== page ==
North Korea gets the bulk of its oil from China, its main ally and trading partner, and a lesser amount from Russia.
How have the Indian and Chinese media been covering the Doklam standoff?
On Thursday, Swaraj had told Rajya Sabha that India’s position to end the stand-off at Doklam was for both the countries to withdraw their troops.
South Korea had decided last year to deploy the US Terminal High Altitude Area Defense (THAAD) system, in response to the North Korean missile threat to which China opposes.
The move would bring no benefit but damage Sino-US ties instead, a senior Chinese official in charge of Tibet affairs was quoted by a state-run newspaper.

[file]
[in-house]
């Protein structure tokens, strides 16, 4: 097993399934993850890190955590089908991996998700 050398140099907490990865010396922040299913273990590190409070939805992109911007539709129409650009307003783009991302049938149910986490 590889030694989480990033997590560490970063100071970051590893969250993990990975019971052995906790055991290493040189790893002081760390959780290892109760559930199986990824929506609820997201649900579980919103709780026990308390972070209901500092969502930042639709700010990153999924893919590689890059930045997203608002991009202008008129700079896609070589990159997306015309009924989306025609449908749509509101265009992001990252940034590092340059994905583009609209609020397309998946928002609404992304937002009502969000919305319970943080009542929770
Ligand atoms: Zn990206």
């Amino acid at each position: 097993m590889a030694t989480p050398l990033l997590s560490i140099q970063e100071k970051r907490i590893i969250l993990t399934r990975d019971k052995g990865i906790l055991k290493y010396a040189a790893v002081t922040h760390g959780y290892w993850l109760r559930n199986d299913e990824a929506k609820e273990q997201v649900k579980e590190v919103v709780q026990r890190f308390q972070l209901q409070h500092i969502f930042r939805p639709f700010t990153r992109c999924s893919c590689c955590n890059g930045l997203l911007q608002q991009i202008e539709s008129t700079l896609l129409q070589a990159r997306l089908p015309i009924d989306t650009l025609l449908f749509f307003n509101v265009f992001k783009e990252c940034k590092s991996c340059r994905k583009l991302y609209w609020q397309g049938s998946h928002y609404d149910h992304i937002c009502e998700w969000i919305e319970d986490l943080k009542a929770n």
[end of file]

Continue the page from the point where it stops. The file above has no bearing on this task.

Editorials in the influential Global Times newspaper appear ahead of a July 12 international court ruling on competing claims in the South China Sea.
Despite the final defeat of Rajapaksa—prime mover of closer ties with Beijing—Colombo is buried under billions of dollars of Chinese debt and has little option but to go along, albeit at a pace slower than earlier.
“When your media talks up our border and says very tough words, we have to react to it,” says the editor of Global Times. “And that creates this feeling as if there is tension between the two countries. But this tension is not real.”